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A bit of chaos ensued this morning. I noticed that my sunglasses were not in their case! If you know me well, you probably know that I wear my sunglasses often, regardless of the season, and sometimes regardless of whether the sun is even out. It is the curse of being a blue eyed person. I am addicted to wearing my sunglasses as much as I am addicted to applying chap stick. And if that reference doesn't help you realize how bad this tragedy really is...I need my sunglasses and chap stick like a smoker needs a cigarette. Yup. And it was real damn sunny today. Good thing I have a hat.

Carry on. We took a student-led tour of Yale this morning, and learned a good bit about the school. It seems interesting. It is similar to Harvard in a lot of ways, but not so much at the same time. Glad I went to Marietta instead of either one of these tough Ivy league schools! Here are a few pictures we took on the tour. The brick building on the left in the first picture is the oldest building on campus, and it is a residence hall.

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These are a couple of pictures from inside the library built specially for rare books and manuscripts. I forgot to take a picture on the outside, but it is built using Vermont marble that is exactly 1.25 inches thick. That way, the sunlight cannot get in and ruin the books, but a little bit of light can actually slip in so you don't feel like you are inside a cave. You can see it in one of the pictures taken on the inside.

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After the tour of Yale ended, we headed out of town on a quest for lobster rolls since we were close to the ocean. We found this little shack and feasted on some delicious lobster rolls!

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Next on the list of places to see was a place called Gillette mansion. It was built for William Gillette, who starred as the original Sherlock Holmes in the old black and white shows. His mansion and the surrounding grounds were handed over to the state of CT upon his death because he had no heirs. The state turned it into a state park. During some parts of the year, visitors can walk through the inside of the weird little mansion, but it has already closed for the season due to budget issues. So, we could only see the outside, which was interesting enough. Such odd archetecture! It is all built out of stone.large_EF58F8C0FE09981A2A580253869A7FB9.jpglarge_EF5D8778BB317617643B37F43CC08442.jpglarge_90_EF6373C6A39568F5BA6858D672C777D9.jpglarge_EF7AB2ABA371340ACC9BD543ADFC1257.jpglarge_90_EF83A9E7B1D445F9C1F66C64888D0C67.jpglarge_EFA7EF0A015C6C86EDEAD78C42099108.jpg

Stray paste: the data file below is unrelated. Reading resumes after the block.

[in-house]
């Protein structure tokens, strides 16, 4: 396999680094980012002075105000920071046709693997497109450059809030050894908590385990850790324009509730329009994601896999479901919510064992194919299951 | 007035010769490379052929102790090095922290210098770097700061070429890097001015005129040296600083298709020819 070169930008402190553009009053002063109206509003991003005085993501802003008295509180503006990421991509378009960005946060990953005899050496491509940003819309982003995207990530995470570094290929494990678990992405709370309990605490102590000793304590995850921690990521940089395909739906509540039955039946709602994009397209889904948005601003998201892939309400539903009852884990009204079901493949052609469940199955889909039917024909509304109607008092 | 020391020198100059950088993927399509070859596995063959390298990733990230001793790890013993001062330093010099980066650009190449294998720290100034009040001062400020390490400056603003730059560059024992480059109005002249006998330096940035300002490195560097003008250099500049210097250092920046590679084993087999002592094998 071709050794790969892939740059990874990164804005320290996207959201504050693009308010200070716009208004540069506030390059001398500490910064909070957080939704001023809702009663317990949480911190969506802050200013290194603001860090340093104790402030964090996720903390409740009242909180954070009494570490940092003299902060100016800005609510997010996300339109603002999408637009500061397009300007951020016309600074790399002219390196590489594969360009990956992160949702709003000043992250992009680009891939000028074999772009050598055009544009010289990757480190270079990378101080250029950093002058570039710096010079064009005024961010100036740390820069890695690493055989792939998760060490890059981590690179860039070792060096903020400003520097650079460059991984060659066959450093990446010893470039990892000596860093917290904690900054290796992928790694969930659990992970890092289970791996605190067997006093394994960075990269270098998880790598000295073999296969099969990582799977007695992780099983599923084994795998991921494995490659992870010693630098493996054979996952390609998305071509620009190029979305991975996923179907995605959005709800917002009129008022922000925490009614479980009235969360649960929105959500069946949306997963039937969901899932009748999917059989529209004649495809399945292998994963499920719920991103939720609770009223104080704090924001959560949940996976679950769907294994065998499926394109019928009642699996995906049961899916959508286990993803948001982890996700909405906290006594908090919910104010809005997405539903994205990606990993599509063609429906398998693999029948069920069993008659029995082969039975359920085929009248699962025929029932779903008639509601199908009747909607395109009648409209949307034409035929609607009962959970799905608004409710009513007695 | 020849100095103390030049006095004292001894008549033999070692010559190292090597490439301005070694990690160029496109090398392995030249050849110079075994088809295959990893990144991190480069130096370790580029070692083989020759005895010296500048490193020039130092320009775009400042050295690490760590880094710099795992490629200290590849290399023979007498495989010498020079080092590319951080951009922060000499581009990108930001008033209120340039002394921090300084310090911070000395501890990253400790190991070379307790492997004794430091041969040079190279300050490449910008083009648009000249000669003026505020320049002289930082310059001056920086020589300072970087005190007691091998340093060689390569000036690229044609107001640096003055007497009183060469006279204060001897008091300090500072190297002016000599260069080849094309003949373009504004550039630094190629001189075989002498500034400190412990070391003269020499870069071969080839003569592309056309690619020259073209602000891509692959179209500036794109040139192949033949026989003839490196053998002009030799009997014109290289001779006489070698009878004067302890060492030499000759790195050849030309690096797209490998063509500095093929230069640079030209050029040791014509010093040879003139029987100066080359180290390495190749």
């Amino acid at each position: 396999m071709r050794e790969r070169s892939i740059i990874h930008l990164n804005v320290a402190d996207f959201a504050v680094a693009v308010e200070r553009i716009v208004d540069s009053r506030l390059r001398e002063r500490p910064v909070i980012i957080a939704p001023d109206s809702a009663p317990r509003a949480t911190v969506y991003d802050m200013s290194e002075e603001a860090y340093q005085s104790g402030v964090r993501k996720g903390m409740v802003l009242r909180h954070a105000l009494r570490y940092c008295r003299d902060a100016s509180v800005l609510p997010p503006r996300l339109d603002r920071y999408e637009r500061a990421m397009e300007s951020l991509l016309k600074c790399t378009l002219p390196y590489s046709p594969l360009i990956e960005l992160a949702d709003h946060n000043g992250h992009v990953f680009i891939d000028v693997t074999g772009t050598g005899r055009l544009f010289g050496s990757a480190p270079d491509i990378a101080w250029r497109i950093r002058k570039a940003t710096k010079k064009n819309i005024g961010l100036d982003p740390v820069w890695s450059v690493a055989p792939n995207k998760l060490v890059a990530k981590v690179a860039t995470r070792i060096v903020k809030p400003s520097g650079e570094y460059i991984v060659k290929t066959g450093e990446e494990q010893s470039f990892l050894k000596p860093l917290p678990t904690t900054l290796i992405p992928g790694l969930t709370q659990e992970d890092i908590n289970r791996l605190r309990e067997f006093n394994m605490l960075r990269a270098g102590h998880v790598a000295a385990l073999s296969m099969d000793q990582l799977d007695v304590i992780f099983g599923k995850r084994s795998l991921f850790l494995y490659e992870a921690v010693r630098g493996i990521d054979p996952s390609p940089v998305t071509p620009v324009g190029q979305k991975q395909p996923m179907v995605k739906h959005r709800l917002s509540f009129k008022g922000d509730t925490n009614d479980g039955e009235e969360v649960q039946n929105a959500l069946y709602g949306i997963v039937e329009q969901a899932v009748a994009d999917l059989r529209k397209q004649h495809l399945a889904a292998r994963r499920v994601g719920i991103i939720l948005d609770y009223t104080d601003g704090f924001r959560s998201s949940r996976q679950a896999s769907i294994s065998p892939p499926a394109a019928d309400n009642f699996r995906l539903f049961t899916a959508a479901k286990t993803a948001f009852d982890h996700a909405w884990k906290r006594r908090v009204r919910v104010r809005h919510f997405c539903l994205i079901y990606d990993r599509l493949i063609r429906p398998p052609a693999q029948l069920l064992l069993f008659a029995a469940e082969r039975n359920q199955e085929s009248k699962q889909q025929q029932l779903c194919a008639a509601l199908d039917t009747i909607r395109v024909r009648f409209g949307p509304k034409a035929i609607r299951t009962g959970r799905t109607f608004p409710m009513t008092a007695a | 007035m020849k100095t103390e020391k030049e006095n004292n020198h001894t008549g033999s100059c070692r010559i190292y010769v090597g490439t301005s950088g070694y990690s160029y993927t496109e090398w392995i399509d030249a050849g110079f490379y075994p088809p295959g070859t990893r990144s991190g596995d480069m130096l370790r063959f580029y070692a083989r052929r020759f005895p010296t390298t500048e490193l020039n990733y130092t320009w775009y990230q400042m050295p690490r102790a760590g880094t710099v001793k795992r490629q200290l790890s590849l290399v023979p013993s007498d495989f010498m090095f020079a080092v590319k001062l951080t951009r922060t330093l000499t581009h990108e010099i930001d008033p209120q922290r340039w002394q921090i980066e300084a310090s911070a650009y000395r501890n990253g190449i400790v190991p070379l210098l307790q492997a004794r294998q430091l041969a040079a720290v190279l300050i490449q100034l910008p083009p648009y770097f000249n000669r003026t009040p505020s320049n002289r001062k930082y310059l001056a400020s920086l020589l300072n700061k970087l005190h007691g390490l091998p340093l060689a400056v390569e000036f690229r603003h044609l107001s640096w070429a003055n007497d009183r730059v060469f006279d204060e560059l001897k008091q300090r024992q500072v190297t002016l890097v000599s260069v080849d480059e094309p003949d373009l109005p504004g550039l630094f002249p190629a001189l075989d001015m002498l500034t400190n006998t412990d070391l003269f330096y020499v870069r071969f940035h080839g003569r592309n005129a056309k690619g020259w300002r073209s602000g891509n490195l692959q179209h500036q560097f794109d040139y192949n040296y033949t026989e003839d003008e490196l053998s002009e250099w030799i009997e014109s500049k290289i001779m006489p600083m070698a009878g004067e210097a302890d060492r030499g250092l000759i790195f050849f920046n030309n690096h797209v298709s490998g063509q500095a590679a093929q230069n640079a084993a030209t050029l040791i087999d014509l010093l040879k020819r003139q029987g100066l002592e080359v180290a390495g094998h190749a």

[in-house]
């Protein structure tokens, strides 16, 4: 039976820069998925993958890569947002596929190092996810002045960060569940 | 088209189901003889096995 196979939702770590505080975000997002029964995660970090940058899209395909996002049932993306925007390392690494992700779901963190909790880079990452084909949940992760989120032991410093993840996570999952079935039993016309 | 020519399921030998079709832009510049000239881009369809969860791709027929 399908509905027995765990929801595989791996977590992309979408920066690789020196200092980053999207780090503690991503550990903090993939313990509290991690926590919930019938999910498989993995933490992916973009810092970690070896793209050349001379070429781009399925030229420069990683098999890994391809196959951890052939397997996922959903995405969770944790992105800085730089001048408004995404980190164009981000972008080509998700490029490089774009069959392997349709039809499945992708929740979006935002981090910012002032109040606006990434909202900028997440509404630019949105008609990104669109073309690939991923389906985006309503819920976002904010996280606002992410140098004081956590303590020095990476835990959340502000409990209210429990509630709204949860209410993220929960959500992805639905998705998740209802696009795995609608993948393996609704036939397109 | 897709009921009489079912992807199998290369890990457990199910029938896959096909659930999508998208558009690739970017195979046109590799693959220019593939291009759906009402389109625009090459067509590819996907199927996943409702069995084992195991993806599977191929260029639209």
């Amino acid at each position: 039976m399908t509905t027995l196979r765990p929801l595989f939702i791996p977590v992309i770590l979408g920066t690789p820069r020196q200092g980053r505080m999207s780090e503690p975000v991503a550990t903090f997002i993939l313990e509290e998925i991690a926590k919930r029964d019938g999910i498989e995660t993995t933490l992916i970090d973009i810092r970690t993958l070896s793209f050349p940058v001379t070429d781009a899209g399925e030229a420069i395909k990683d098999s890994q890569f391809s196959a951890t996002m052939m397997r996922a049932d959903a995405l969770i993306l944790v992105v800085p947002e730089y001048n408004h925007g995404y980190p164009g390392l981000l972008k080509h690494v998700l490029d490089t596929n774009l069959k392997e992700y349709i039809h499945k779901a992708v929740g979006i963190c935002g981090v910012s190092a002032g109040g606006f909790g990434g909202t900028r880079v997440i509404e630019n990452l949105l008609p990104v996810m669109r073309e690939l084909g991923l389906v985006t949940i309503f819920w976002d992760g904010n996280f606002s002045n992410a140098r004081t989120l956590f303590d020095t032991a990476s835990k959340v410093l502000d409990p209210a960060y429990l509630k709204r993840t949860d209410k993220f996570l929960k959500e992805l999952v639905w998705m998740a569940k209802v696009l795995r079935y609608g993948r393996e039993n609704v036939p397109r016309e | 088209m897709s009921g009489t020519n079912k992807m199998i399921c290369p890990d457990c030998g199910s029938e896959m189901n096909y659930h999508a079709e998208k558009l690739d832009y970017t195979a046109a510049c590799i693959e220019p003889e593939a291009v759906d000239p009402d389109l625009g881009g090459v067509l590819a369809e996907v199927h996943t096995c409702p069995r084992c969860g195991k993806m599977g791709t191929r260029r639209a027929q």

That last picture was of a train station in the yard. We read that he had two trains, a steam engine, and an electric engine that would come through his property to bring guests. Crazy!

Next, we made it to our place to stay for the night. This is the only night of our trip that we will be staying in a traditional Bed and Breakfast instead of an airbnb. We are staying at Henrietta House in rural Connecticut with the host named Mary. The house sign says circa 1722, so this place has seen a lot of years! It is pretty neat in our room, which is all we have seen of it so far until we have breakfast downstairs in the morning. We reserved a room on the other side of the house with a shared bath, but a family requested both of those rooms, so we ended up with the Henrietta suite with the private bath for the price of the other room! We have been getting lucky with the staying in the best rooms by accident phenomenon! Our room is on the end with the porch.

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For supper, we went to a CT brewery called Willimantic Brewing Company, and it is inside an old U.S. Post Office. Our meals were good, and the place was pretty cool! On the way to the brewery, TJ Maxx came to the rescue, and I bought a new pair of sunglasses! Whew! I know you all were worried about my precious blue eyes!

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That is the end for today. Tomorrow, we head into Rhode Island. Thanks for reading!

Ashley & Jeremy

Posted by Acw415 18:27 Archived in USA Comments (1)

The Berkshires


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Sunday night, we stayed in North Adams, MA, which is close to the highest point in Massachusetts. We knew we wanted to go up the mountain the next morning, so we just picked an airbnb close by. We chose to stay in a historic style of building called a Flatiron. They are built in sort of a triangular shape. Our place was in the front of the building on the second floor. Due to space restrictions, the layout of the inside of the apartment was odd. We had the place to ourselves. On the first picture, our kitchen and bathroom took up the space from the purple fire escape door to the front of the building. In the second picture, our sleeping room & living room combo took up the space of the first five windows.